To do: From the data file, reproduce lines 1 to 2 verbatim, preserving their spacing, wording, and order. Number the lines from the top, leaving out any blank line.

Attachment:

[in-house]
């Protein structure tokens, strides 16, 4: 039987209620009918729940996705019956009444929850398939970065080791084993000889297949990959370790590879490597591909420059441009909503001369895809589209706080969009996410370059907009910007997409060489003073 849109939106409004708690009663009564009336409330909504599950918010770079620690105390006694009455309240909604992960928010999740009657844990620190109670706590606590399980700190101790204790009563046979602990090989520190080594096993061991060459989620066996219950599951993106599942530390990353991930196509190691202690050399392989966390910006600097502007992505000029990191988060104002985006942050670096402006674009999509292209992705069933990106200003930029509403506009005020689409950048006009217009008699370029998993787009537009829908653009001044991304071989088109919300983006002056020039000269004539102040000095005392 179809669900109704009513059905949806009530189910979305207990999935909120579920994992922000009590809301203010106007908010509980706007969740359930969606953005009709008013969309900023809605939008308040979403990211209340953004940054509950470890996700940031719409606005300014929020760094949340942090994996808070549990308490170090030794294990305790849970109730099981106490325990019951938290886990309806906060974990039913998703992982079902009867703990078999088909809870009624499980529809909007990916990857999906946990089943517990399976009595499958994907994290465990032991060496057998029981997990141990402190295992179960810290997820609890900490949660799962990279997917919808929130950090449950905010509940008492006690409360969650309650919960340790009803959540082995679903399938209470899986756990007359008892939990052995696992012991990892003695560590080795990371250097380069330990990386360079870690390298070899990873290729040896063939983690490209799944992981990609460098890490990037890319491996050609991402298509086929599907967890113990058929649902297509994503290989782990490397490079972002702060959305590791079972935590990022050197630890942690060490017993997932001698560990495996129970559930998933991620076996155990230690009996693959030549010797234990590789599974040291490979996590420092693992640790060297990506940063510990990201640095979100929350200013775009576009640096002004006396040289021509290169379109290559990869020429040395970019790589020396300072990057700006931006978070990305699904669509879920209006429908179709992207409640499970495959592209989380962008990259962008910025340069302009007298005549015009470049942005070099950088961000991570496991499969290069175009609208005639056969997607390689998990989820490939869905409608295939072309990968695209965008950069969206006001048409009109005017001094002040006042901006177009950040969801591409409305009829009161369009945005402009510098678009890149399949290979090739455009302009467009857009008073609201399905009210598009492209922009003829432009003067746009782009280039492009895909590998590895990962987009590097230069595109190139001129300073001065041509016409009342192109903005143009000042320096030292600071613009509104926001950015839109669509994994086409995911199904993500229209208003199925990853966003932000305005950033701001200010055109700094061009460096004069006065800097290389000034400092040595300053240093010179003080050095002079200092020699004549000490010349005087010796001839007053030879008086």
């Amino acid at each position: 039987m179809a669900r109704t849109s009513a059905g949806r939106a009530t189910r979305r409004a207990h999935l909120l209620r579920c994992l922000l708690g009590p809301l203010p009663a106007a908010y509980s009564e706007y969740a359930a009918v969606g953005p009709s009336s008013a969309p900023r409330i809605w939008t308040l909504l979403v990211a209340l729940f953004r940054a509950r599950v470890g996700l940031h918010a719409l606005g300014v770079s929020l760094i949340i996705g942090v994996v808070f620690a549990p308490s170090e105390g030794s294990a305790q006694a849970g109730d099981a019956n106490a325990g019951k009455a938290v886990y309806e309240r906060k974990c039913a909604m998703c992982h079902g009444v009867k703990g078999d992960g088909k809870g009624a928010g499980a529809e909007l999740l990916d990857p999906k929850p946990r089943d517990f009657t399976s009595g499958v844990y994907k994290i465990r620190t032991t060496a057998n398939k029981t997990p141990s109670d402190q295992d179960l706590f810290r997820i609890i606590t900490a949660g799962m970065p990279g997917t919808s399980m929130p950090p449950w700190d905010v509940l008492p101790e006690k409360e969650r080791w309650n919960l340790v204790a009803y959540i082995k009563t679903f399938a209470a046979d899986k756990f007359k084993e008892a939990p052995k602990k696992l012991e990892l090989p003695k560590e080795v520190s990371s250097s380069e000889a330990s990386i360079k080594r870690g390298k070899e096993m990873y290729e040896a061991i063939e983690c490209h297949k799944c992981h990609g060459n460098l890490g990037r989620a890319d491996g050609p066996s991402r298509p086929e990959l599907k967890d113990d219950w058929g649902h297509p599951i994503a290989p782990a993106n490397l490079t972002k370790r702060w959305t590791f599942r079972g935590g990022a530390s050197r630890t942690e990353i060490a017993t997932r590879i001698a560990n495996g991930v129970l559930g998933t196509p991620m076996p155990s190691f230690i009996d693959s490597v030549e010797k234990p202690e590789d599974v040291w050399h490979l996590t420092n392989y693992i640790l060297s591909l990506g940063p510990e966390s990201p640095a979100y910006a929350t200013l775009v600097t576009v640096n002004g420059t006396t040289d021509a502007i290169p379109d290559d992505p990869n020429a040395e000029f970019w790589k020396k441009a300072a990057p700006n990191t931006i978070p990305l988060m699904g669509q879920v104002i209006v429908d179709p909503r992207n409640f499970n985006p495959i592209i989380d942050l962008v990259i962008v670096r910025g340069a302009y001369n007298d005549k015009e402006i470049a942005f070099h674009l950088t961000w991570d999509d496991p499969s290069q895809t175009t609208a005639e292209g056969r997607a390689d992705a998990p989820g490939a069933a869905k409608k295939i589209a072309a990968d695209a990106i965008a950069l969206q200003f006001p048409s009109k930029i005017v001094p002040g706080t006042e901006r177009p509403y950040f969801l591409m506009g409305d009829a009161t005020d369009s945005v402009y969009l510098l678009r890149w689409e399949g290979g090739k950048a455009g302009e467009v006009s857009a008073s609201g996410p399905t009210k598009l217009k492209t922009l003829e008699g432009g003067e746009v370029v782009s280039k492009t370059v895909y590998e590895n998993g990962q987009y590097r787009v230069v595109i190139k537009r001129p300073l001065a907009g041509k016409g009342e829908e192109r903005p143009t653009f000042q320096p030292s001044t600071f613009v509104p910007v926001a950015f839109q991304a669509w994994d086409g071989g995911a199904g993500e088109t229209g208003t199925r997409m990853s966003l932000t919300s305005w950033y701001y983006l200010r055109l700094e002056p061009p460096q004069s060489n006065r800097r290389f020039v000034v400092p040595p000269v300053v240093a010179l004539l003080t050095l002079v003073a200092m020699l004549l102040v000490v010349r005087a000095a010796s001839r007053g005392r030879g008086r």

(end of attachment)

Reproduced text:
[in-house]
């Protein structure tokens, strides 16, 4: 039987209620009918729940996705019956009444929850398939970065080791084993000889297949990959370790590879490597591909420059441009909503001369895809589209706080969009996410370059907009910007997409060489003073 849109939106409004708690009663009564009336409330909504599950918010770079620690105390006694009455309240909604992960928010999740009657844990620190109670706590606590399980700190101790204790009563046979602990090989520190080594096993061991060459989620066996219950599951993106599942530390990353991930196509190691202690050399392989966390910006600097502007992505000029990191988060104002985006942050670096402006674009999509292209992705069933990106200003930029509403506009005020689409950048006009217009008699370029998993787009537009829908653009001044991304071989088109919300983006002056020039000269004539102040000095005392 179809669900109704009513059905949806009530189910979305207990999935909120579920994992922000009590809301203010106007908010509980706007969740359930969606953005009709008013969309900023809605939008308040979403990211209340953004940054509950470890996700940031719409606005300014929020760094949340942090994996808070549990308490170090030794294990305790849970109730099981106490325990019951938290886990309806906060974990039913998703992982079902009867703990078999088909809870009624499980529809909007990916990857999906946990089943517990399976009595499958994907994290465990032991060496057998029981997990141990402190295992179960810290997820609890900490949660799962990279997917919808929130950090449950905010509940008492006690409360969650309650919960340790009803959540082995679903399938209470899986756990007359008892939990052995696992012991990892003695560590080795990371250097380069330990990386360079870690390298070899990873290729040896063939983690490209799944992981990609460098890490990037890319491996050609991402298509086929599907967890113990058929649902297509994503290989782990490397490079972002702060959305590791079972935590990022050197630890942690060490017993997932001698560990495996129970559930998933991620076996155990230690009996693959030549010797234990590789599974040291490979996590420092693992640790060297990506940063510990990201640095979100929350200013775009576009640096002004006396040289021509290169379109290559990869020429040395970019790589020396300072990057700006931006978070990305699904669509879920209006429908179709992207409640499970495959592209989380962008990259962008910025340069302009007298005549015009470049942005070099950088961000991570496991499969290069175009609208005639056969997607390689998990989820490939869905409608295939072309990968695209965008950069969206006001048409009109005017001094002040006042901006177009950040969801591409409305009829009161369009945005402009510098678009890149399949290979090739455009302009467009857009008073609201399905009210598009492209922009003829432009003067746009782009280039492009895909590998590895990962987009590097230069595109190139001129300073001065041509016409009342192109903005143009000042320096030292600071613009509104926001950015839109669509994994086409995911199904993500229209208003199925990853966003932000305005950033701001200010055109700094061009460096004069006065800097290389000034400092040595300053240093010179003080050095002079200092020699004549000490010349005087010796001839007053030879008086």